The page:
Blog: What’s holding back AI adoption in Enterprises?
5 Learnings from Strata Data Conference in London
Amongst technology conferences, O’Reilly’s Strata Data is large and a highly regarded one in the data community. I’ve always looked up to the event and was excited to be accepted to speak at Strata London in the past week. Here’s a roundup of the event and some key learnings.
With carefully curated content from academia, enterprises, and researchers there was a lot to look forward to. O’Reilly events are known for their exceptional focus on diversity, and the 4-day event brought together an interesting collection of talks and speakers from around the world.
There was a mix of different session formats to serve a little bit of everything: 16-hour trainings, 4-hour workshops, business case studies, executive briefings, and technical deep-dives. The conference chairs were deeply knowledgeable & easily accessible, which made the hallway chats enjoyable.
Here’s a recap of learnings from the top trends covered in the conference. I’ve linked to the most interesting ones that also have public session decks. Given the crazy number of parallel track sessions (13 when I counted, more on that below), this listing is biased based on the ones that I could attend or track.
1. What’s holding back AI adoption in Enterprises?
Enterprises are struggling with the adoption of AI, and this was a recurring theme across tracks including the keynote by Ben on ‘Sustaining machine learning in the enterprise’. From a recent O’Reilly survey, here are top bottlenecks that are holding back the adoption:
While company culture can be a non-starter, I’ve seen the top 5 in this list across clients. There were sessions covering each of these challenges, including a separate track on enterprise case studies. Few noteworthy sessions: ‘Why managing machines is harder than you think’ by Pete Skomoroch, and Shingai Manjengwa’s on the next best alternative to hiring unicorn data scientists.
The keynote by Cait O’Riordan on how the Financial Times adopted data science to hit 1 million paying subscribers a year ahead of their target, was outstanding.
2. Data governance: Life in the shark tank for CDOs
“Data governance is to data assets, as HR is to people” was a good analogy from Paco Nathan in his session on Overview of Data Governance. Starting with a historical evolution of data and enterprise architectures, it covered the issues facing different segment of companies today and provided a future outlook.
Sundeep Reddy’s session offered a contrasting perspective of public governance and data, by looking at India’s booming digital economy and the dilemma faced by a billion people navigating the public rollout of India stack.
3. Why is it so hard to do Good with AI?
A session provocatively titled, ‘Using data for evil’ drew large crowds and was the fifth part in a series by Duncan Ross. Complemented with a session on AI for Good, he shared examples from DataKind UK on doing good with data. The dangerous contributions of AI to fake news was covered in Alex Adam’s session on Synthetic video generation and on how it can be detected.
I spoke on how AI can save our planet’s biodiversity, using case studies from Gramener’s work with Microsoft AI for Earth. The 4 examples showed how NGOs are using deep learning solutions to detect, identify, count & protect endangered species.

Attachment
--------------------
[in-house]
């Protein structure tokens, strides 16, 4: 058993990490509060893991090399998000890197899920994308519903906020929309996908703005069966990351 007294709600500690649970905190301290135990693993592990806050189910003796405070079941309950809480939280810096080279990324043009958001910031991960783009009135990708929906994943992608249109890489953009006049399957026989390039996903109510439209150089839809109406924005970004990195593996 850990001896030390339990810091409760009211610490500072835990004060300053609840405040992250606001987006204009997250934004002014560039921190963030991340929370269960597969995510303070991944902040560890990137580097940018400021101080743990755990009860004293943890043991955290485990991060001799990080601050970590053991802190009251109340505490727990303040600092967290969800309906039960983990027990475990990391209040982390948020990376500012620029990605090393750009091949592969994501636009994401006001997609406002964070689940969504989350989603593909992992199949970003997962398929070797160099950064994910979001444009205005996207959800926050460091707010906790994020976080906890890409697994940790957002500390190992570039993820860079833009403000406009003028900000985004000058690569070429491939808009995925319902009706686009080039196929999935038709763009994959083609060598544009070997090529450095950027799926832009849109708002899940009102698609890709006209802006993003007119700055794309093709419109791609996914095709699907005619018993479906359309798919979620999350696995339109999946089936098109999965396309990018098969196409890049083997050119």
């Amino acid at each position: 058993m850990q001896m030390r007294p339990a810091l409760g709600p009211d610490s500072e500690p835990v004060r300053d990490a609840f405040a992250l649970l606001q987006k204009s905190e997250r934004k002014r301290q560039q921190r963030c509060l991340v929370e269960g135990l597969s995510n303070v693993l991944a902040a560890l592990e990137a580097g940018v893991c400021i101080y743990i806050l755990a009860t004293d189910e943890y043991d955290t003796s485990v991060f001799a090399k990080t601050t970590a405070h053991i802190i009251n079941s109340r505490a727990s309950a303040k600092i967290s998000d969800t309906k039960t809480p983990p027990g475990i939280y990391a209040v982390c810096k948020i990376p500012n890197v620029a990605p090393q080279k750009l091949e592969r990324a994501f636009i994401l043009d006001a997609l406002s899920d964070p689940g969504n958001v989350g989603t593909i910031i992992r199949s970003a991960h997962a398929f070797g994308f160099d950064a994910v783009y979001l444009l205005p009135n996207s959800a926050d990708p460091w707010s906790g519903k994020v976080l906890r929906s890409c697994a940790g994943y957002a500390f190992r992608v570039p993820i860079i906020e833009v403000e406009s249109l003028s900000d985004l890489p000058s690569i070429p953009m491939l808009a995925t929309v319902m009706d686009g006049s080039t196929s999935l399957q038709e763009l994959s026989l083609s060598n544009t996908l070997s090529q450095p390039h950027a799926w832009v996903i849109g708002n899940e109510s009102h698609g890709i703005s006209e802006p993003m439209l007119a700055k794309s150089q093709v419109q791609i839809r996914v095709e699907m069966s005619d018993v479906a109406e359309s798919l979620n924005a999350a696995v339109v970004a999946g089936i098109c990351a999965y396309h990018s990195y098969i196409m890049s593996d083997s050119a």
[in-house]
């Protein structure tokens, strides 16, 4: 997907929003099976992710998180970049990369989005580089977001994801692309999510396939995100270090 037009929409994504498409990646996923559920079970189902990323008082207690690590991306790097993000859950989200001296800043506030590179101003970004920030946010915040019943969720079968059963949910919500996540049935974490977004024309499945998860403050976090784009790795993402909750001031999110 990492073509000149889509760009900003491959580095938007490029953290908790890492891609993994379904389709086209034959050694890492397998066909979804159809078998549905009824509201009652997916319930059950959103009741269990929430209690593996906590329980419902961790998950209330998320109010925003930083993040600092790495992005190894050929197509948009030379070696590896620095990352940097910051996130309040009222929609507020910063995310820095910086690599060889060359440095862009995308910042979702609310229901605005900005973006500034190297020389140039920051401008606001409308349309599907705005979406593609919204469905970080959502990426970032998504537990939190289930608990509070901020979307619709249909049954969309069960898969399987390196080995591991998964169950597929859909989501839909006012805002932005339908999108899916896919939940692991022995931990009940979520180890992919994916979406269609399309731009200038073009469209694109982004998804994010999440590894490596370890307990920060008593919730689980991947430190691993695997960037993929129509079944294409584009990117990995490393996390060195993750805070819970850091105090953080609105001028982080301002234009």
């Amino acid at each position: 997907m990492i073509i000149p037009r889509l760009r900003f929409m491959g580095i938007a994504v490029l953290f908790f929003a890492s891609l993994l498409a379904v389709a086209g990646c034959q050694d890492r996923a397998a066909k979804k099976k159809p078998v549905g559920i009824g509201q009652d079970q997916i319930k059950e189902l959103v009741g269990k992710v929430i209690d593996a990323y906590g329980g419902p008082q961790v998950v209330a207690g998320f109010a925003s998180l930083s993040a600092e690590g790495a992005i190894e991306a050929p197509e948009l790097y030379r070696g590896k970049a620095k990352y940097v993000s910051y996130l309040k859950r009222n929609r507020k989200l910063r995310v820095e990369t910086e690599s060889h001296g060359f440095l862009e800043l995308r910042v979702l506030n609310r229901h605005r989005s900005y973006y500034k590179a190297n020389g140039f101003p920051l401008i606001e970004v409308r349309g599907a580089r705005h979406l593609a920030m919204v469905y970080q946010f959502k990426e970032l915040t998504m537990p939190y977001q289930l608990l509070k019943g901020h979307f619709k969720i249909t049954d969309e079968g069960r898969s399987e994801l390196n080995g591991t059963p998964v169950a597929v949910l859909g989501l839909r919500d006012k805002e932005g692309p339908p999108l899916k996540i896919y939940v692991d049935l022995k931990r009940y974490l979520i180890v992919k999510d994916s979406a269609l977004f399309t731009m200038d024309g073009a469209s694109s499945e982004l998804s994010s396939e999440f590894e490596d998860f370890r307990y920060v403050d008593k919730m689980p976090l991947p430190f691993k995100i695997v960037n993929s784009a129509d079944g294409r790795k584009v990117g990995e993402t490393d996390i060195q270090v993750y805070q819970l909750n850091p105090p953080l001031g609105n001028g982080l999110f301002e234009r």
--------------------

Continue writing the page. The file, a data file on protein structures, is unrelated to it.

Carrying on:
4. The unreasonable effectiveness of Natural Language Processing
Who best to talk about the latest in text analytics than Mathew Honnibal, the creator of the wildly popular open-source NLP library on Python, Spacy. He shared tips on improving the success of NLP projects. The session on predicting policy change in China using just the text archives of ‘People’s Daily’ was very intriguing for its simple, but sound methodology.
Scarcity of data or labeled corpus is a major challenge in NLP, and Yves Peirsman’s session on Dealing with data scarcity in NLP had some useful tips on handling this.
5. Explainability and opening up of the black box models
No conversation in AI today is complete without talking about interpretability and explainability. The session by Eitan Anzenberg explained the need for explainability and covered frameworks like LIME. Yiannis Kanellopoulos covered case studies on accountability of models in Fintech.
Apart from these themes, there were technical sessions covering several aspects of streaming data processing, implementation, and productionization of ML algorithms on popular platforms/packages such as Spark, Tensorflow, AWS, Google Cloud, Azure, R.
Sessions of such variety meant running 13 parallel tracks through the day, and the printed agenda was an unwieldy, extra-wide landscape sheet! While this gave an interesting mix of topics, picking one posed a big dilemma. This problem of plenty also had the negative effect of reducing engagement levels (and attendance) in the sessions.
There were ample networking opportunities with this highly engaged audience of practitioners. AI was not just a part of the sessions, but was on the exhibit floor, with drinks dished out through the day by Makr Shakr’s robotic bartender!
Looking to speak in upcoming O’Reilly events?
If you’re wondering where to get started for an invite to one of the upcoming O’Reilly events, this ebook is a useful resource. Written by Alistair Croll, the person behind Strata, it talks about the way events managed, how talks are selected, and what causes heartburn to the organizers. It offers an inside view on what it takes to submit a quality entry and get picked. A useful, quick read I’d recommend.